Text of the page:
Red, Ready, but will improve

2012 Cornas, Patou, Domaine Dumien-Serrette

2012 Cornas, Patou, Domaine Dumien-Serrette

Red | Ready, but will improve | Domaine Dumien-Serrette | Code:  22152 | 2012 | France > Rhône > Cornas | Syrah/Shiraz | Medium-Full Bodied, Dry | 13.0 % alcohol


Please note:

Wines sold "In Bond" (including BBX) or “En Primeur” are not available for immediate delivery and storage charges may apply.

Duty and VAT must be paid separately before delivery can take place.

See All Listings

Scores and Reviews

The Wine Advocate


The Wine Advocate - The 2012 Cornas Patou, which spent 18 months in older barrels, is a beauty, but certainly pushes on the feral, brett, barnyard spectrum. Loaded with garrigue, iron, saddle leather and sweet dark fruit, its medium to full-bodied, nicely concentrated and rich. I like its mid-palate density, as well as its sweet tannin. Keep bottles cool and drink them over the coming 8-10 years.
Jeb Dunnuck - 30/12/2014

The Producer

Domaine Dumien-Serrette

Domaine Dumien-Serrette

Located in the Cornas appellation, Domaine Dumien-Serrette is almost a caricature, in the best possible sense, of course, of an old-school small scale Rhône Domaine. The Cave is tiny and chaotic, located in the lee of Cornas’ exceptionally large church spire.

Gilbert Serrette is small, tanned  in most seasons and perennially energetic; he insists that the barrel tasting involves several different foudres, of differing ages, but fundamentally all containing partially destemmed Syrah from the 1.8 metre squared lieu-dit of Patou. Foot crushing and a manual press underline the traditional inclination of this fourth generation estate, but the attention to detail in the vineyard and care with yields and fining are all modern enough.

Their wines, accordingly, do not want for the granitic splendour for which this appellation is known, nor the indulgent cassis-cum-sauvage mid-palate flavours, so typical of fine Cornas, but they also have a beguiling floral elegance which sets them apart from more prosaic peers. 
Simon Field MW, BBR Buyer

The Grape



A noble black grape variety grown particularly in the Northern Rhône where it produces the great red wines of Hermitage, Cote Rôtie and Cornas, and in Australia where it produces wines of startling depth and intensity. Reasonably low yields are a crucial factor for quality as is picking at optimum ripeness. Its heartland, Hermitage and Côte Rôtie, consists of 270 hectares of steeply terraced vineyards producing wines that brim with pepper, spices, tar and black treacle when young. After 5-10 years they become smooth and velvety with pronounced fruit characteristics of damsons, raspberries, blackcurrants and loganberries.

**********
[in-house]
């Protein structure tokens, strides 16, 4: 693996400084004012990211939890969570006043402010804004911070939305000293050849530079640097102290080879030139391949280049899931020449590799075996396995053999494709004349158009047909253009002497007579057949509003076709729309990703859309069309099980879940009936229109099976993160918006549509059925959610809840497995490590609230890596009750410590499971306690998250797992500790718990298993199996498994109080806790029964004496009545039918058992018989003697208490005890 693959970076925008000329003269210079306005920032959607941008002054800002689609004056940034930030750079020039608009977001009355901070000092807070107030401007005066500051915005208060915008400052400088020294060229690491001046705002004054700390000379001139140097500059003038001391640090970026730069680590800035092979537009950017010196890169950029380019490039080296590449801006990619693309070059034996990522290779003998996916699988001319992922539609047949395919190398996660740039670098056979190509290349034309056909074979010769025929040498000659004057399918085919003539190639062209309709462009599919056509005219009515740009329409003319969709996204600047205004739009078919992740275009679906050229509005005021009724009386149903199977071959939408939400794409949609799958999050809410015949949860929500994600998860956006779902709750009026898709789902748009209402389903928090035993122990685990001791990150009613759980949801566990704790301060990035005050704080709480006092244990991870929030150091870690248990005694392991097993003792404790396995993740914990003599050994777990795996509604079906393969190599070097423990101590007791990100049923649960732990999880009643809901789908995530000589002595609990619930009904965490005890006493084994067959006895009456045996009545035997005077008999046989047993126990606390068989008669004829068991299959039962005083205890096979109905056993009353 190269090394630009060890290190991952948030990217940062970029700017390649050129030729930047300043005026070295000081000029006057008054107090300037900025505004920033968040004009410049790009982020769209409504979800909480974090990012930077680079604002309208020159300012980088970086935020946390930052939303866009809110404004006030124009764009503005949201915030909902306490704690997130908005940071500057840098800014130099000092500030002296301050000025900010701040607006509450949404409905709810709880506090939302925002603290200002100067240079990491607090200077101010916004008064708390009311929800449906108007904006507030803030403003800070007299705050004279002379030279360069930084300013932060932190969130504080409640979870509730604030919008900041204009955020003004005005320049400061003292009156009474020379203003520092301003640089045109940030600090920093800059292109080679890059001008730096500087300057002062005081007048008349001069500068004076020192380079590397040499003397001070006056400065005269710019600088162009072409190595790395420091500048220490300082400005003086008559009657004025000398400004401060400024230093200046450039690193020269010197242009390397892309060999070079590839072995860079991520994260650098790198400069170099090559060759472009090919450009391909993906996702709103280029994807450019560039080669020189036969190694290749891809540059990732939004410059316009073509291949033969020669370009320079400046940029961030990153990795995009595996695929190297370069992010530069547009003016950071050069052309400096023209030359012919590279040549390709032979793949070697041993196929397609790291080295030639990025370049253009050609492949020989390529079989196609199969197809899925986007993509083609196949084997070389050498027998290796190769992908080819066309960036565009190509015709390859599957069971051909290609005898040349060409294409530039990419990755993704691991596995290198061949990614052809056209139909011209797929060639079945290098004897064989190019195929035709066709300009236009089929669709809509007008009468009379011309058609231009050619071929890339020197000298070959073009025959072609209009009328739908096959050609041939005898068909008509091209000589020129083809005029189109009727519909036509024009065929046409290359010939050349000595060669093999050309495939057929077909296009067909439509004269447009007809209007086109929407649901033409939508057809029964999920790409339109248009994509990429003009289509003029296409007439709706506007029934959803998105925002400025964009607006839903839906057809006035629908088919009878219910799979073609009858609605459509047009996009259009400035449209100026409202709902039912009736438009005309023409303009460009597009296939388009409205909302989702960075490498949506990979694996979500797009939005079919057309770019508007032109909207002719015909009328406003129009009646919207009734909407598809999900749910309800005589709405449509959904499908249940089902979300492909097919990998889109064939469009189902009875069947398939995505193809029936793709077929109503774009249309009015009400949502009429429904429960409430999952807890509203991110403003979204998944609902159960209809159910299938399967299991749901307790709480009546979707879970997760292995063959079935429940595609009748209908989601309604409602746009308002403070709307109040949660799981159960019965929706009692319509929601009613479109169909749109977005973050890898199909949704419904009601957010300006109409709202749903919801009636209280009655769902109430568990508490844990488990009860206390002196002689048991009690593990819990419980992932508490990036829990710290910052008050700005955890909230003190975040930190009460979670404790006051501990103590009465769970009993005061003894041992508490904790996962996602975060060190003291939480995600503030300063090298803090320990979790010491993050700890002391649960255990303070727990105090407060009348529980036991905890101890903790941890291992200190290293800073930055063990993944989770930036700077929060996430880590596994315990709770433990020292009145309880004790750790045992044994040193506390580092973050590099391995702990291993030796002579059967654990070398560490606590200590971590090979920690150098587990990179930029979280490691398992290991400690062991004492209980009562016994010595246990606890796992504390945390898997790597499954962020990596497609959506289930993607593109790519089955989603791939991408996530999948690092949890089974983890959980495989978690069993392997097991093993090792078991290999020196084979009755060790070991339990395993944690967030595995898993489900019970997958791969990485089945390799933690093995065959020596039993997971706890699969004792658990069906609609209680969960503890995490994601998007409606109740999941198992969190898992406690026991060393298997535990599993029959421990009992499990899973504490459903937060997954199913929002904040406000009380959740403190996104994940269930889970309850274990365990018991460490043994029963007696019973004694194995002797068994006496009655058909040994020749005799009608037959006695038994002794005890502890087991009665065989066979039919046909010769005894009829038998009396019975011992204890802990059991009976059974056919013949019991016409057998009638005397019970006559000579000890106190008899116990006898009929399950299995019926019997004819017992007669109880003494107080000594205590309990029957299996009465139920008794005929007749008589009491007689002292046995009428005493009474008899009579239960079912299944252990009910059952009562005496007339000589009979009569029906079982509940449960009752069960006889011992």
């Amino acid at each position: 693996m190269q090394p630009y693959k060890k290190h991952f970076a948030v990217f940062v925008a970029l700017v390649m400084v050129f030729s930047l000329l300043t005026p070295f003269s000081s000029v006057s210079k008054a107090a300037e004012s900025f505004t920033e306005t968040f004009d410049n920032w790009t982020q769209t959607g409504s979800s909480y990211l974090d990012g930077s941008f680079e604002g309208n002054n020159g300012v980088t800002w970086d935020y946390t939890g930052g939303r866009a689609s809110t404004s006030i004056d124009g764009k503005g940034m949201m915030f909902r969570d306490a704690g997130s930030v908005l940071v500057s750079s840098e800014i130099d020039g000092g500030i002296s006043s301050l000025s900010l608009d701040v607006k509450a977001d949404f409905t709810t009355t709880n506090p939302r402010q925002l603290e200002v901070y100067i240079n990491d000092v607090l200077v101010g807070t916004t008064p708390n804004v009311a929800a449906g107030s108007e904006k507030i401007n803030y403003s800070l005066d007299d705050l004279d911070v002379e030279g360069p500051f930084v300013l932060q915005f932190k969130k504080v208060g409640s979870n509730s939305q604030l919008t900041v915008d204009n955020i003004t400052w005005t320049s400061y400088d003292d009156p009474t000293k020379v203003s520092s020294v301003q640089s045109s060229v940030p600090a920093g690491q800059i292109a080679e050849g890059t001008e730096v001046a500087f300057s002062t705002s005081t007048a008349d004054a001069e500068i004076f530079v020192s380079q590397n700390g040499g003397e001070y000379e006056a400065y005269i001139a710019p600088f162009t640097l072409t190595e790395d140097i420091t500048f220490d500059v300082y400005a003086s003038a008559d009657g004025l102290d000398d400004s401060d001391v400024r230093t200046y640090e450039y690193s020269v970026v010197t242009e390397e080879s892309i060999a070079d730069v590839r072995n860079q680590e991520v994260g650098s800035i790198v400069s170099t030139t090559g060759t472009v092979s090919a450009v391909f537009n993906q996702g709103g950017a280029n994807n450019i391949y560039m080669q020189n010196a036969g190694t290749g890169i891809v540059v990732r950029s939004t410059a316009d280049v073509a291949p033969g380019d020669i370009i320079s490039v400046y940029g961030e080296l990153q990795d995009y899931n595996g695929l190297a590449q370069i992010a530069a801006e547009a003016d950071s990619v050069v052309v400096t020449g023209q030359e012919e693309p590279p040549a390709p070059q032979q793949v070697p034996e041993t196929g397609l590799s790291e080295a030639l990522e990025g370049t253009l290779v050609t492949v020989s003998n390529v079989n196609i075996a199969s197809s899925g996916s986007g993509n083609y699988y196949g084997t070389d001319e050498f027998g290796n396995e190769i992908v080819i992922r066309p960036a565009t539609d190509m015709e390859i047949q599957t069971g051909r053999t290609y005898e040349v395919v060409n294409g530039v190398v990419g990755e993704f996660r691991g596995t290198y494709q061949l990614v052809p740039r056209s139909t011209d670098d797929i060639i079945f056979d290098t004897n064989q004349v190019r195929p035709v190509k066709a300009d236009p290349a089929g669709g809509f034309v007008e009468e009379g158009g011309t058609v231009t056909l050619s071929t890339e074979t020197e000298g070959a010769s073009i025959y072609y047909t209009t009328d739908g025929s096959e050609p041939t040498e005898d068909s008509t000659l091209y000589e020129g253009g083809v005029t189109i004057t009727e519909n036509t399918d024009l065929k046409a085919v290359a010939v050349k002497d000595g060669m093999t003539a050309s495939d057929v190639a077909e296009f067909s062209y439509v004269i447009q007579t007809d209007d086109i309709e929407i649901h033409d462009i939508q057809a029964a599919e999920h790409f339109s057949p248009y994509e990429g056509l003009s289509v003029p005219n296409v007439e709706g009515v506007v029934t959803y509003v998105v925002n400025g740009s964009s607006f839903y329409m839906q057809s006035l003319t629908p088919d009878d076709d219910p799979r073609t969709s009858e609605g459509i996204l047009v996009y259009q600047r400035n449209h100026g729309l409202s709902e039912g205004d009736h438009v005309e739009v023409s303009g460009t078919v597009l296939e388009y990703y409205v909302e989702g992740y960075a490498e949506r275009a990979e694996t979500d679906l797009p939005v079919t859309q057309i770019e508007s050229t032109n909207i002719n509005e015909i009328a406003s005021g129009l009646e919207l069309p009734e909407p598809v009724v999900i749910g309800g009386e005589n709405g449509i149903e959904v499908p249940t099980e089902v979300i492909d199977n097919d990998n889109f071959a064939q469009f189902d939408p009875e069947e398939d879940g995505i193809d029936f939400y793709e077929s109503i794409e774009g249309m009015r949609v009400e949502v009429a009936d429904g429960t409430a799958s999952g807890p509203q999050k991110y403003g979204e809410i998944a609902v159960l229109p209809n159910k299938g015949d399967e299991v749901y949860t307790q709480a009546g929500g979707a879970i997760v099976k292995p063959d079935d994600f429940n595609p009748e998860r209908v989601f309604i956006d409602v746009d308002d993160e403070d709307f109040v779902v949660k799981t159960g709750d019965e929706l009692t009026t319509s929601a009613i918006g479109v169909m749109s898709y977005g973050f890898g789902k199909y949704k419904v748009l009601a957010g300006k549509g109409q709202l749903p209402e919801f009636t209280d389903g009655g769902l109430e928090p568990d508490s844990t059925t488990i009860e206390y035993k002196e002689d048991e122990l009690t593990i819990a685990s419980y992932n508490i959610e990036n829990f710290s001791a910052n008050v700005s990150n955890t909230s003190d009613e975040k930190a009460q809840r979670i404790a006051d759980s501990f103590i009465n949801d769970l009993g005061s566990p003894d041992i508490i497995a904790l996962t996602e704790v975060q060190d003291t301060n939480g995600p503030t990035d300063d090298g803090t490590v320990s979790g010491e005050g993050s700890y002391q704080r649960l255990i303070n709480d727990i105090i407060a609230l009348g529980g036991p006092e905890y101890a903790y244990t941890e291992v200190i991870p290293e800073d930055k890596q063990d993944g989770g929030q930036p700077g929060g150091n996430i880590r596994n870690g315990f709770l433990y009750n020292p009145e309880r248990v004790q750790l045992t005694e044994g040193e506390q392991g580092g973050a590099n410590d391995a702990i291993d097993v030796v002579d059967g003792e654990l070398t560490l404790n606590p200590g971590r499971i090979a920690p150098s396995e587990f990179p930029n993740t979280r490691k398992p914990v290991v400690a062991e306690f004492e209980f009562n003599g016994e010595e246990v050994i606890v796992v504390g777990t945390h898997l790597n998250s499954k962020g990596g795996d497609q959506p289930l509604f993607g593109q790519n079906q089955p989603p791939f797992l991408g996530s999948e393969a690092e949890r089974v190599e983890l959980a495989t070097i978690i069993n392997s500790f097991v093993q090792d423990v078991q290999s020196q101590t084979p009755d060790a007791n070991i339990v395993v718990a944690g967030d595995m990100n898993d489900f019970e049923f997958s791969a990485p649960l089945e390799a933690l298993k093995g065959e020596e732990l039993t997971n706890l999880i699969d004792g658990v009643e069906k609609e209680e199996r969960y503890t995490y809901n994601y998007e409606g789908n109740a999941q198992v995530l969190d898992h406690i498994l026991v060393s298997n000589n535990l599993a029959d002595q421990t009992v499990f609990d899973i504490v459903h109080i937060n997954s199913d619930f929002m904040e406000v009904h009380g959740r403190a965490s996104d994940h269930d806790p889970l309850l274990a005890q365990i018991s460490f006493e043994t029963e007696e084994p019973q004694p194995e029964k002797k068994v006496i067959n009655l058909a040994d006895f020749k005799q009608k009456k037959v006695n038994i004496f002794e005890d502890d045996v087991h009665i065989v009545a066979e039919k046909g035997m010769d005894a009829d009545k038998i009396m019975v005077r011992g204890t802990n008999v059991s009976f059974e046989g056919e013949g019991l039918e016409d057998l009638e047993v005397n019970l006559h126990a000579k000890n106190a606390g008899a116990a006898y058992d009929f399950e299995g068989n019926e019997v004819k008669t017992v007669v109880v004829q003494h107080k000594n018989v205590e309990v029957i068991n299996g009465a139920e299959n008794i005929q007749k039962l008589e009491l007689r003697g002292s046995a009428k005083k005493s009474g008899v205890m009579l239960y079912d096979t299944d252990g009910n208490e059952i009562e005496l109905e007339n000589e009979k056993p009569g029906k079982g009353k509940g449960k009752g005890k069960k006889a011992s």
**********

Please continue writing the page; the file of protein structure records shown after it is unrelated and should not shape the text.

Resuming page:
It is now grown extensively in the Southern Rhône where it is blended with Grenache and Mourvèdre to produce the great red wines of Châteauneuf du Pape and Gigondas amongst others. Its spiritual home in Australia is the Barossa Valley, where there are plantings dating as far back as 1860. Australian Shiraz tends to be sweeter than its Northern Rhône counterpart and the best examples are redolent of new leather, dark chocolate, liquorice, and prunes and display a blackcurrant lusciousness.

South African producers such as Eben Sadie are now producing world- class Shiraz wines that represent astonishing value for money.

The Region



Cornas is situated directly south of St. Joseph, and to the west of the river Rhône. It is 12km south of Tournon and directly east of Valence. Importantly, temperatures here are hotter than Hermitage, which is only 7km away. Cornas is a small appellation located in a south-facing semi-ampitheatre with granite-rich soils. The appellation was established in 1938 and only red wines are made, produced solely from the Syrah grape.

A contributing factor to the style of the wines is the granitic soil; the wines are made traditionally and often spend two years in oak. They are also strong and powerful – a cross between Hermitage and Côte-Rôtie, but typically displaying less elegance and finesse. They tend to be much more serious wines than either St Joseph or Crozes-Hermitage, however.

Cornas can have a slightly raw and rustic side to them. Young Cornas can be deep and dense, almost pitch black in colour and ferociously tannic. After five to 10 years of ageing the best examples take on a more elegant and complex character, marked by aromas of sous bois and wild animals.

Recommended producers: Robert MichelAugustus ClapePaul Jaboulet
Best vintages: 2006, 2005, 2004, 2001, 1999, 1991, 1990

Customer Reviews
Questions And Answers